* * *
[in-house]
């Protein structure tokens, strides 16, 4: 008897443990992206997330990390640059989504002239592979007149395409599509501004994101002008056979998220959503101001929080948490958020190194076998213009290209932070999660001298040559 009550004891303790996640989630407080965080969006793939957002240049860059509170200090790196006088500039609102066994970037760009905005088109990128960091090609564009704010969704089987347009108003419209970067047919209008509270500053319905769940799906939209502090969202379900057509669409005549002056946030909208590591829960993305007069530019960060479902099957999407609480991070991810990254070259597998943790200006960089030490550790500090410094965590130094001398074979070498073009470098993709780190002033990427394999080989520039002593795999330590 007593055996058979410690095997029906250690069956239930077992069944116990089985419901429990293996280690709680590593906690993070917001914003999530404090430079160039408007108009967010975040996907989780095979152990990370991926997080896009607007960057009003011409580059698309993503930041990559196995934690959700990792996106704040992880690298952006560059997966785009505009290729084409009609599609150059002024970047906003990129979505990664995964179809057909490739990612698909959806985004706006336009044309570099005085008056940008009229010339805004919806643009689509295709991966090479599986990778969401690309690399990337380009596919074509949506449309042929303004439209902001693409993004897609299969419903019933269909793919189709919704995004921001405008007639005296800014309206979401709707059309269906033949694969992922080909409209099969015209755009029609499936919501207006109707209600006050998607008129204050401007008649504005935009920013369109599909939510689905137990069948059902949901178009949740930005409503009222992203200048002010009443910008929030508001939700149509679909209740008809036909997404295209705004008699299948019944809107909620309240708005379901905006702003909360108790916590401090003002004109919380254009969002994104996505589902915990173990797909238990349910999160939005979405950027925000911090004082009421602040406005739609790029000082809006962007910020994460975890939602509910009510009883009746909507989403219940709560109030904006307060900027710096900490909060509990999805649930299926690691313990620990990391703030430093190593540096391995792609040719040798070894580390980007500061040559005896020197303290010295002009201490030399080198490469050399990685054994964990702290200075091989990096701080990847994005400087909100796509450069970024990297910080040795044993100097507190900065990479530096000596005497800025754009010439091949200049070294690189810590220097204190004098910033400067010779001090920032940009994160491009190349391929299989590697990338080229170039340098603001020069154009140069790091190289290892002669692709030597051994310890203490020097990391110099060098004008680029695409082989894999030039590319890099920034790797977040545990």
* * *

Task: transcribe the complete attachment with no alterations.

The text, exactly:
[in-house]
């Protein structure tokens, strides 16, 4: 008897443990992206997330990390640059989504002239592979007149395409599509501004994101002008056979998220959503101001929080948490958020190194076998213009290209932070999660001298040559 009550004891303790996640989630407080965080969006793939957002240049860059509170200090790196006088500039609102066994970037760009905005088109990128960091090609564009704010969704089987347009108003419209970067047919209008509270500053319905769940799906939209502090969202379900057509669409005549002056946030909208590591829960993305007069530019960060479902099957999407609480991070991810990254070259597998943790200006960089030490550790500090410094965590130094001398074979070498073009470098993709780190002033990427394999080989520039002593795999330590 007593055996058979410690095997029906250690069956239930077992069944116990089985419901429990293996280690709680590593906690993070917001914003999530404090430079160039408007108009967010975040996907989780095979152990990370991926997080896009607007960057009003011409580059698309993503930041990559196995934690959700990792996106704040992880690298952006560059997966785009505009290729084409009609599609150059002024970047906003990129979505990664995964179809057909490739990612698909959806985004706006336009044309570099005085008056940008009229010339805004919806643009689509295709991966090479599986990778969401690309690399990337380009596919074509949506449309042929303004439209902001693409993004897609299969419903019933269909793919189709919704995004921001405008007639005296800014309206979401709707059309269906033949694969992922080909409209099969015209755009029609499936919501207006109707209600006050998607008129204050401007008649504005935009920013369109599909939510689905137990069948059902949901178009949740930005409503009222992203200048002010009443910008929030508001939700149509679909209740008809036909997404295209705004008699299948019944809107909620309240708005379901905006702003909360108790916590401090003002004109919380254009969002994104996505589902915990173990797909238990349910999160939005979405950027925000911090004082009421602040406005739609790029000082809006962007910020994460975890939602509910009510009883009746909507989403219940709560109030904006307060900027710096900490909060509990999805649930299926690691313990620990990391703030430093190593540096391995792609040719040798070894580390980007500061040559005896020197303290010295002009201490030399080198490469050399990685054994964990702290200075091989990096701080990847994005400087909100796509450069970024990297910080040795044993100097507190900065990479530096000596005497800025754009010439091949200049070294690189810590220097204190004098910033400067010779001090920032940009994160491009190349391929299989590697990338080229170039340098603001020069154009140069790091190289290892002669692709030597051994310890203490020097990391110099060098004008680029695409082989894999030039590319890099920034790797977040545990």